JAMIE Conlan believes his greater experience of top-level competition will prove to be the difference on Saturday night when he challenges Anthony Nelson for the Commonwealth super-flyweight title at the Copper Box in London on Saturday.
Conlan has a perfect record through 15 professional contests and despite being the challenger to the 11-0 champion from South Shields, appears to hold the upper hand in terms of past opponents.
Nelson also boasts a perfect record, winning 11 from 11, but a look at his CV shows he has not really faced a top challenger – the pick being the-then 5-0 Jamie Wilson for the title last year, but Wilson was barely out of the novice stage.
On the other had, Conlan had that 10 round classic against Junior Granados in Dublin last summer where he was forced to pick himself off the floor and was also tested when claiming the WBO Inter-Continental title against Jose Estrella.
Still, titles are not won on paper and Conlan insists he will face a tough test on Saturday in from of the Box Nation cameras.
“He is a good, come-forward fighter, aggressive, puts you under pressure, unbeaten and he is the champion,” said ‘The Mexican’ who has signed a promotional deal with Frank Warren.
“It’s not like you are fighting for a vacant belt, this is different because you are trying to take someone’s title off them so he has a lot to lose and fight for.
“That’s an extra incentive for me, so I’ve trained triple-hard because I feel that if you are going to win a belt, you have to earn it and you have to prove you should be a champion, so I need to be on my game. I’m ready and feel that I’m a much better fighter. I’ll prove it on the night.”
Conlan has enjoyed some top-class sparring at his Marbella base for this one including Charlie Edwards – who dismantled Luke Wilton in Manchester on February 27 – and European super-bantamweight champion, Ryan Farrag.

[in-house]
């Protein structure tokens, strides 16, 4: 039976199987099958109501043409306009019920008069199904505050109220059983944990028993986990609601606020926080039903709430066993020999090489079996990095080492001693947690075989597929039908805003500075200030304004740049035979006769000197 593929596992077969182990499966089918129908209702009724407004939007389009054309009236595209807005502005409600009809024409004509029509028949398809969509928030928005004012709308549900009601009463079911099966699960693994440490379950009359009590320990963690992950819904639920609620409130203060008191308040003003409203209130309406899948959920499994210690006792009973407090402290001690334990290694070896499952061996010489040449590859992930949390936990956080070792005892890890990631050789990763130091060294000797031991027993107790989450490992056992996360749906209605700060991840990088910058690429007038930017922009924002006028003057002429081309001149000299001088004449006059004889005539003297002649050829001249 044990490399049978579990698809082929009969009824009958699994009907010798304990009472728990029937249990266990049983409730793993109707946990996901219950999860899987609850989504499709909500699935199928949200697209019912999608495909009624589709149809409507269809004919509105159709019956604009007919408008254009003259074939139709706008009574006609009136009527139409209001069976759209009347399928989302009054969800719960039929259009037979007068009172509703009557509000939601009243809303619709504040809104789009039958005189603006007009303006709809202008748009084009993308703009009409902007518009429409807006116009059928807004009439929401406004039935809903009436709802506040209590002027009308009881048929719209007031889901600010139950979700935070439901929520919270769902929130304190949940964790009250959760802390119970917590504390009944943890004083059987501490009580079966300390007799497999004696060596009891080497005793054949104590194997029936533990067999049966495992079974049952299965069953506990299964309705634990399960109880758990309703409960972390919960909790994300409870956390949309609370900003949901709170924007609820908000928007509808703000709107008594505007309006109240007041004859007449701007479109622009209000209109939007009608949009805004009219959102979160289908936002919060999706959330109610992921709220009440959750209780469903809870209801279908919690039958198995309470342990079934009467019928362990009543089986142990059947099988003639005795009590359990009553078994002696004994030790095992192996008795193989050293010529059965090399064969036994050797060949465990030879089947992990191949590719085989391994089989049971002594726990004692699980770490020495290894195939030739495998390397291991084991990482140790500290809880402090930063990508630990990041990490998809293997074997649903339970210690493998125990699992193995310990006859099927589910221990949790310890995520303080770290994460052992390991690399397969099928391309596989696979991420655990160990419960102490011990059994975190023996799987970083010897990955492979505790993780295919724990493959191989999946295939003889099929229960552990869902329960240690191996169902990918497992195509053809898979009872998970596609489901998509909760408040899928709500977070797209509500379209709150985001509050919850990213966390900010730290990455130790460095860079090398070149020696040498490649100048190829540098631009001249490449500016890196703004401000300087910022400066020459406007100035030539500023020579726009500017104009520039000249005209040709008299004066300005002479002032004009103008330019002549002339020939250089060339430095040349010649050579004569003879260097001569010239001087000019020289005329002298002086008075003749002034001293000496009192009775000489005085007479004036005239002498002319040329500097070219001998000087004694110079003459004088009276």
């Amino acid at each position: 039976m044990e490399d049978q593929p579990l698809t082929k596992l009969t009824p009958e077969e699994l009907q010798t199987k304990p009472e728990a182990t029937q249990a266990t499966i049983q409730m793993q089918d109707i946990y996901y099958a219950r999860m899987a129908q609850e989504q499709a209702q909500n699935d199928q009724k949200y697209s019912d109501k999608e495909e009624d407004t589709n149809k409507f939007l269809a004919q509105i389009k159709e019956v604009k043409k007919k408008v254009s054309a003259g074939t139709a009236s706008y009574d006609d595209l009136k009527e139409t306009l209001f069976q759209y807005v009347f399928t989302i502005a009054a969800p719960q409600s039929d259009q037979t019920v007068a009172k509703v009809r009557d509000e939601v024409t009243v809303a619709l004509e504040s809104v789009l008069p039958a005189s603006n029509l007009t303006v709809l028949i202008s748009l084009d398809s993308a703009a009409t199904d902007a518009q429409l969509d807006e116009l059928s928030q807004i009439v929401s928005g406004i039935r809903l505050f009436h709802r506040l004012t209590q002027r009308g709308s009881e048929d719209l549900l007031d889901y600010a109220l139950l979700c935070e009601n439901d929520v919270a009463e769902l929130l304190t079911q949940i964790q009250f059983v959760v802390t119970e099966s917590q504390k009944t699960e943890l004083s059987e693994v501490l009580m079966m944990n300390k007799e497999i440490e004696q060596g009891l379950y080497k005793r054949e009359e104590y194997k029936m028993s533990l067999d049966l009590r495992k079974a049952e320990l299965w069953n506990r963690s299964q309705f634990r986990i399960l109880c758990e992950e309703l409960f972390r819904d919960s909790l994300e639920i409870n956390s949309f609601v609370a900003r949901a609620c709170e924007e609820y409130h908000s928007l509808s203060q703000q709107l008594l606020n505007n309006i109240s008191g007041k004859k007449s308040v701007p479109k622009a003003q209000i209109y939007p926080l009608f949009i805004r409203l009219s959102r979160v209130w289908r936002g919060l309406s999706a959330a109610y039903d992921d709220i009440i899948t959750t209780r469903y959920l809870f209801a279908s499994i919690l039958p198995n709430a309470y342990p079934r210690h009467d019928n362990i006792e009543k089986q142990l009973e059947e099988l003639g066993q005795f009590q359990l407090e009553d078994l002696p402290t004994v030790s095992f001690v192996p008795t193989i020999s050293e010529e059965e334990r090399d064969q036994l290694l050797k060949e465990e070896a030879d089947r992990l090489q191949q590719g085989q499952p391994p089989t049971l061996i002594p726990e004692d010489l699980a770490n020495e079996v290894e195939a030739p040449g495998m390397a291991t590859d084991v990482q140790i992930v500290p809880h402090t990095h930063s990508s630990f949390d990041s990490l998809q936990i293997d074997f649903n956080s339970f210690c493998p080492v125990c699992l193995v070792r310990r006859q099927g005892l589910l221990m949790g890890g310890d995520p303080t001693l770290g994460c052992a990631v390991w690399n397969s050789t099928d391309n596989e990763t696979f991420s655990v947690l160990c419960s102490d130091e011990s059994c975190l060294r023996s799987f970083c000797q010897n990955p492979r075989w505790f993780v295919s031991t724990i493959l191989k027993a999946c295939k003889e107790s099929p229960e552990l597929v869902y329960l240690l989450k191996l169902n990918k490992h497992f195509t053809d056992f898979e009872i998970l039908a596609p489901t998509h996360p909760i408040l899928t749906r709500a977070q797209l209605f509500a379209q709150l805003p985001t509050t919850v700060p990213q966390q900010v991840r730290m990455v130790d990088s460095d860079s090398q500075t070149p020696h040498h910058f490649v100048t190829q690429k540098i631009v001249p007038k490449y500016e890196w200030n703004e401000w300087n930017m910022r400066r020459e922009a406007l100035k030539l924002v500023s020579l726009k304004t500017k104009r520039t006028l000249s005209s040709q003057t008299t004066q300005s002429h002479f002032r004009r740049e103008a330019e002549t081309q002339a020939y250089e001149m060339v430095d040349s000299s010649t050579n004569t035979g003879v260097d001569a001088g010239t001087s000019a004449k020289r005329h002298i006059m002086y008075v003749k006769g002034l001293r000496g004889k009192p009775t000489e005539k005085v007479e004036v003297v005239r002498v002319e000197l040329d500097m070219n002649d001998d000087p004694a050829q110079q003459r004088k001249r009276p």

He has left nothing to chance and insists the lure of a showdown later in the year with Paul Butler – possibly in a world title final eliminator or even for the title itself – is at the back of his mind for now.
“I’ve had great sparring with everyone coming in trying to replicate the fight,” he reports.
“We’ve been working on the shots that we think will work for me in the fight and the game-plan we have is down to a tee. I’m so excited to fight now because I have that perfect game-plan.
“All I have to do now is execute on the night and show people what we have been working on.
“Every fight now is effectively a world title fight so if I don’t win and look good, the next one doesn’t happen.
“I put that pressure on myself anyway because that’s when I thrive.”
Conlan is well aware of the challenge that lies ahead and has studied the 30 year-old from South Shields closely.
The Tynesider is a come-forward, pressure fighter and although he seems to possess modest power having stopped just two of his 11 opponents, will certainly not be prepared to relinquish his title without a struggle.
“When you look at his record, you can see I have mixed at a higher level and I hit a lot harder,” insists Conlan who will have younger brother Michael, Paddy Barnes and a good cheering section in the arena including many from Belfast there to watch him and James Tennyson who fights for the British title.
“But I have asked around people who have shared the ring with him.
“Farrag sparred him as an amateur and says he is strong to the body. He doesn’t punch overly hard, but he will give me a good test and bring out the best in me.
“I’m going to take him places he hasn’t been that I have, like that Mexican fight (Granados) last year. That gives me confidence going into the ring, but I still know I need to be on my game 100 per cent because I know I have to go and take the title off him – it won’t be given to me.”
That title is of course the Commonwealth, a belt that has been held in the recent best by fellow Belfast men like Carl Frampton, Martin Rogan and Eamonn Magee.
Conlan is determined to add his name to that list on Saturday night and emulate his younger brother who became a Commonwealth champion in Glasgow two years ago.
“Every boxer grows up wanting the British or Commonwealth belt,” he insists.
“Seeing boxers like Eamonn Magee winning the Commonwealth title, I always knew it was a belt I wanted.
“When I was calling into John Breen’s Gym when I was a kid and looking at all of the pictures, I knew it was a prestigious belt.
“Also, watching Michael winning the Commonwealth gold means that I can do a double here now.”